April 19 — 29, 2021

Stephanie Castonguay

Capturing light frequencies

At home residency followed by a virtual performance presented in collaboration with perte de signal

Friday April 23, 2021, at 6:30pm
As part of the Forum Avantage Numérique (with ticket purchase)

Thursday April 29, 2021, at 8:30pm
On Facebook Live (free)

Modified scanner heads are freely used as experimental instruments and are employed as audiovisual interfaces during performance. Capturing the reflection of physical artifacts, such as minerals, electronic waste and bioplastic materials, these instruments translate the analog world into a poetic vision captured by these machines.

This process of magnification and temporal distortion decontextualizes these material objects to reveal an abstract topographic landscape, reminiscent of the visual aesthetics from a spectral analysis. Echoing the origin of technology, the reappropriation of these devices evokes the concepts of time and memory in an archaeological approach to media.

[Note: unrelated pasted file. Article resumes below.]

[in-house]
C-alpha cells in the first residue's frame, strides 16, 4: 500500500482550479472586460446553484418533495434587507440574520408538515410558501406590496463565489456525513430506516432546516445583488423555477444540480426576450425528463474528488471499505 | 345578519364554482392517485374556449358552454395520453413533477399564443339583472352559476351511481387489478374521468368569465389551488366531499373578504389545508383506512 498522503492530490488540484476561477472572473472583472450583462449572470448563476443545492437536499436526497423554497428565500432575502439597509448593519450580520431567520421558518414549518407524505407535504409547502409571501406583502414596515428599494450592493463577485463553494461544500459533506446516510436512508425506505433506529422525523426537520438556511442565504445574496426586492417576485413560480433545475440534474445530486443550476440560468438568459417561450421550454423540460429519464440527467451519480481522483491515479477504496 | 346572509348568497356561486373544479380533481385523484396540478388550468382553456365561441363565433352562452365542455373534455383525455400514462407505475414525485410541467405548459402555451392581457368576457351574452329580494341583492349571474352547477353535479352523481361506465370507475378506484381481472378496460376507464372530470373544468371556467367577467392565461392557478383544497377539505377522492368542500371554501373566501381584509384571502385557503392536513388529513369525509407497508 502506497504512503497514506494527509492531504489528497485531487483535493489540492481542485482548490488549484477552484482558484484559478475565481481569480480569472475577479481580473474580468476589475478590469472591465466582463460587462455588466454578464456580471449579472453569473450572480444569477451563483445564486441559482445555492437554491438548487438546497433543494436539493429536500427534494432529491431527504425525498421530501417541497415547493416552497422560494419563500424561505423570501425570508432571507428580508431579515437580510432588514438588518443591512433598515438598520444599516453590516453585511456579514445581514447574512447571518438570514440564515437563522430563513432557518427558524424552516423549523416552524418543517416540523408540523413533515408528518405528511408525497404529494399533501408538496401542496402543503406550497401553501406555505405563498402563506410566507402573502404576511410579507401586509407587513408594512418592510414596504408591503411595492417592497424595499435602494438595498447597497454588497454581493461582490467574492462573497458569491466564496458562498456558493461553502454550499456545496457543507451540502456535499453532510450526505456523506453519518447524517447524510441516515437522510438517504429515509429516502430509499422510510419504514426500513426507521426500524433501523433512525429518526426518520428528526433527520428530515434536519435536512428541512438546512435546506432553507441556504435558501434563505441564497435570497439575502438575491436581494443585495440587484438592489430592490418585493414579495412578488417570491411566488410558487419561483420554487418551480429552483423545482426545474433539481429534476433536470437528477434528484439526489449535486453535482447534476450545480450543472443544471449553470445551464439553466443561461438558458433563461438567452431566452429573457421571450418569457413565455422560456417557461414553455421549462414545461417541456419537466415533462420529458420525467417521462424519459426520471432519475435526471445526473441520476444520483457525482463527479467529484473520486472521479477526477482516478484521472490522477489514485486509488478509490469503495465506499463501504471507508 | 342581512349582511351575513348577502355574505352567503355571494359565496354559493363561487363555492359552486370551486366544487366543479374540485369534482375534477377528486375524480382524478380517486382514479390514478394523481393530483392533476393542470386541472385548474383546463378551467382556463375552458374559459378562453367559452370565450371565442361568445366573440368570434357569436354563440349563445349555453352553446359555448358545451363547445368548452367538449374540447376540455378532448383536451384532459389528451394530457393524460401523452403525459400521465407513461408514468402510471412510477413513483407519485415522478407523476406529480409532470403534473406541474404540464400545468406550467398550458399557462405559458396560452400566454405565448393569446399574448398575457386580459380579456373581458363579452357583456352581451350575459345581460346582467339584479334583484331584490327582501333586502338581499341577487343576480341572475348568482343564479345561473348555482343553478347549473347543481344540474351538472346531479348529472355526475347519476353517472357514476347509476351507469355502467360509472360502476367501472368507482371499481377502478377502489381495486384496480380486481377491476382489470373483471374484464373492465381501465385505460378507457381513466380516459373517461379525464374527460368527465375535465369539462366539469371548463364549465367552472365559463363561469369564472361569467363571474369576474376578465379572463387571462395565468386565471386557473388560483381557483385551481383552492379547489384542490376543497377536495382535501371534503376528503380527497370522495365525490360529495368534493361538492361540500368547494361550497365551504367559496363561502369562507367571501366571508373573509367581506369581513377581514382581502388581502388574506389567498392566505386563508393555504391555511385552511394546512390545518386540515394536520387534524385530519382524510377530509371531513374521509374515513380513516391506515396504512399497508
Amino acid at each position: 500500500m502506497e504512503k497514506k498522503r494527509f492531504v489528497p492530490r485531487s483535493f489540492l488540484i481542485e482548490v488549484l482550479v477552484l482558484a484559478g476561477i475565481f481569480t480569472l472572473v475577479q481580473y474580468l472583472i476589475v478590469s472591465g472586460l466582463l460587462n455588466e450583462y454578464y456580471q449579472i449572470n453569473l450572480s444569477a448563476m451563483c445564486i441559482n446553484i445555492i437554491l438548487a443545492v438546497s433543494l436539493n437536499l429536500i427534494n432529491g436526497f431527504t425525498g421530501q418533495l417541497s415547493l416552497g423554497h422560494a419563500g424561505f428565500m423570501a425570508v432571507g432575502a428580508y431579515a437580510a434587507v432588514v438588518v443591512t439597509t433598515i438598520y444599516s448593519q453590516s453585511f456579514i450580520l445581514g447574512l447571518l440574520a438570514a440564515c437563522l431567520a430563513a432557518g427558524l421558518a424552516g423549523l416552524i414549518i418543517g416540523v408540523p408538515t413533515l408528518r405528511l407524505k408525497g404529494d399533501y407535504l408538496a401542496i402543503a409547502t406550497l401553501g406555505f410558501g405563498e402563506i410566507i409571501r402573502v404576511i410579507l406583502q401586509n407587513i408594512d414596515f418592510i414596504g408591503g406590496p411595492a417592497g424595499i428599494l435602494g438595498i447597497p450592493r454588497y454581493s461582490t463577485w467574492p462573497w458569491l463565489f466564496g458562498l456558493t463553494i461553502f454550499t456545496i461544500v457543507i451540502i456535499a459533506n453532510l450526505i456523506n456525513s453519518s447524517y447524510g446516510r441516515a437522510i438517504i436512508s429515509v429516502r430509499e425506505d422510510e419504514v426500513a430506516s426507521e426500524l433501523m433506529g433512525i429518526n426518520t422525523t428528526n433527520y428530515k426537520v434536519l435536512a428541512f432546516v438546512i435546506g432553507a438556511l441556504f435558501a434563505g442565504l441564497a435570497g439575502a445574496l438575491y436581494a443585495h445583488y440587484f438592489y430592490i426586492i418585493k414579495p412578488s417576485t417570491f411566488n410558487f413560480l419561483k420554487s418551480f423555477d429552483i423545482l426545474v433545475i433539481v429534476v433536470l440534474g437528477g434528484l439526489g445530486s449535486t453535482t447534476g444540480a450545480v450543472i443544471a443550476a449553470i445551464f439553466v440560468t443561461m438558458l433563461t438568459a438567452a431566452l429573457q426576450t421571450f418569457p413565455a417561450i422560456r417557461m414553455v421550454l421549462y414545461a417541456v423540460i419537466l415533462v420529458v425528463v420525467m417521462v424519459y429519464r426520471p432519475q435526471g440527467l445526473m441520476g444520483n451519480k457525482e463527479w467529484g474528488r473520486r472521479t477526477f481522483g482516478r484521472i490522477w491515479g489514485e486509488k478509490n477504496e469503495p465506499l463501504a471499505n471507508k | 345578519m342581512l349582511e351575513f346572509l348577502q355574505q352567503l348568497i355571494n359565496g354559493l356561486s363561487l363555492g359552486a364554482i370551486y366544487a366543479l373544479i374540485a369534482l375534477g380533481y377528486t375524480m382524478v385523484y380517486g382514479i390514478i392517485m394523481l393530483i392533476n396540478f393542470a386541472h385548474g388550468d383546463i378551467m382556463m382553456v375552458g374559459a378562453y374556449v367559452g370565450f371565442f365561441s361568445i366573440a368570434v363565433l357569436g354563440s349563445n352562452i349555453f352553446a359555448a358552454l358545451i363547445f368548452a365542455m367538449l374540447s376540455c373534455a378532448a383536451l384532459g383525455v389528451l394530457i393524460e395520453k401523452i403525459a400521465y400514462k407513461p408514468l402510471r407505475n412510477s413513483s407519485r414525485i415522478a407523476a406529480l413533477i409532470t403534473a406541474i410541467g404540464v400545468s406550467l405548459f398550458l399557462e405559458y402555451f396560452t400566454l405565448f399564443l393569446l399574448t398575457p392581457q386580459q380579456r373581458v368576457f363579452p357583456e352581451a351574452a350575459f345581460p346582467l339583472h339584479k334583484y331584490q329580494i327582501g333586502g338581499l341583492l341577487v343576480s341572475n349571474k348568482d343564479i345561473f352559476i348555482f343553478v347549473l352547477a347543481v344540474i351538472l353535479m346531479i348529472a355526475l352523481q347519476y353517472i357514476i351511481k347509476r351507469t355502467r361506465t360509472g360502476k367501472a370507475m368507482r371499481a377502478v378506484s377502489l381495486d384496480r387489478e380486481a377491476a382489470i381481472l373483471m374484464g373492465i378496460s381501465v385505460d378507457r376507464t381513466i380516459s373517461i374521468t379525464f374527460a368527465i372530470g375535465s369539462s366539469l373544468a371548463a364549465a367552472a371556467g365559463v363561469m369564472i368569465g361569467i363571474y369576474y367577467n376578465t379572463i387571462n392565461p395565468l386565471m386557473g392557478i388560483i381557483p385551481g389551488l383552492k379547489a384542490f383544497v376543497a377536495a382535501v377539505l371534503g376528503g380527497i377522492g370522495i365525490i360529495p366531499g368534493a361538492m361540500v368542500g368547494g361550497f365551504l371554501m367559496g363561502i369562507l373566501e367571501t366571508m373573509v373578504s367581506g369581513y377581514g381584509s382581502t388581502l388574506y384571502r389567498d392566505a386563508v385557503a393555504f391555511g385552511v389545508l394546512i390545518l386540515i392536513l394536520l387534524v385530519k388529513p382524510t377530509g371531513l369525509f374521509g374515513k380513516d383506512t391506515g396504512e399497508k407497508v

Capter les fréquences optiques. Stephanie Castonguay © 2021

Capter les fréquences optiques. Stephanie Castonguay © 2021


Perte de signal
Avantage numérique
The Petman Foundation
Pix Film Collective

This performance was made possible thanks to the generous technical support of perte de signal. The creation of instruments was supported by the PIX FILM collective during the Studio Immersion Program residency made possible thanks to the financial support of the Petman Foundation, as well as the support of the Fond de Recherche du Québec Société et Culture (FRQSC). The artist would also like to thank Raphaël Demers for his collaboration.

Stephanie Castonguay

After studying music and art and teaching herself how to use inductive sensors, solar panels, DIY amplification circuits, and processing systems to broadcast sounds, Stephanie Castonguay has coupled her academic background with her DIY ethos. Driven by experimentation, she investigates electronic audio circuitry as a physical process and phenomenon that leaves a palpable, audible trace. Her approach to sound and DIY electronics is playful, practical and organic: she disassembles and repurposes small, obsolete, barely audible machines to reveal the resonance, glitches and random sounds unexpectedly hidden within.

Artist Profile
Follow Stephanie Castonguay